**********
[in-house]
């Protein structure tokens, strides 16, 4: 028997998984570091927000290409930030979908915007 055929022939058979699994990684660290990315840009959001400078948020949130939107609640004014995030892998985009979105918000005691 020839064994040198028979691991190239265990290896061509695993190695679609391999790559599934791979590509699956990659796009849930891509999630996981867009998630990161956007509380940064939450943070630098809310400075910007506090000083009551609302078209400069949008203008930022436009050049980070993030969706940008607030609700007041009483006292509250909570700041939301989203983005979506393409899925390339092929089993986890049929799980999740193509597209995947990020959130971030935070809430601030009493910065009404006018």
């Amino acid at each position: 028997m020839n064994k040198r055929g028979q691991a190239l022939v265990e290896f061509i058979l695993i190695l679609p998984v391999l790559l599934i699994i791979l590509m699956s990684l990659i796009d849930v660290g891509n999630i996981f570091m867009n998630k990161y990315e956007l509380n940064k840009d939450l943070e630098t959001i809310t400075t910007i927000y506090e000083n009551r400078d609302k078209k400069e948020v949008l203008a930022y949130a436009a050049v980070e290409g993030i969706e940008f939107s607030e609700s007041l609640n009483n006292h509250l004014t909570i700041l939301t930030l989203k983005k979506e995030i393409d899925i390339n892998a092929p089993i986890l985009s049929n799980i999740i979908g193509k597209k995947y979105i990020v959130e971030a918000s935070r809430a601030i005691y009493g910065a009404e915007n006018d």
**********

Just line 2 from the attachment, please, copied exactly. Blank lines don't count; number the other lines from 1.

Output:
């Protein structure tokens, strides 16, 4: 028997998984570091927000290409930030979908915007 055929022939058979699994990684660290990315840009959001400078948020949130939107609640004014995030892998985009979105918000005691 020839064994040198028979691991190239265990290896061509695993190695679609391999790559599934791979590509699956990659796009849930891509999630996981867009998630990161956007509380940064939450943070630098809310400075910007506090000083009551609302078209400069949008203008930022436009050049980070993030969706940008607030609700007041009483006292509250909570700041939301989203983005979506393409899925390339092929089993986890049929799980999740193509597209995947990020959130971030935070809430601030009493910065009404006018």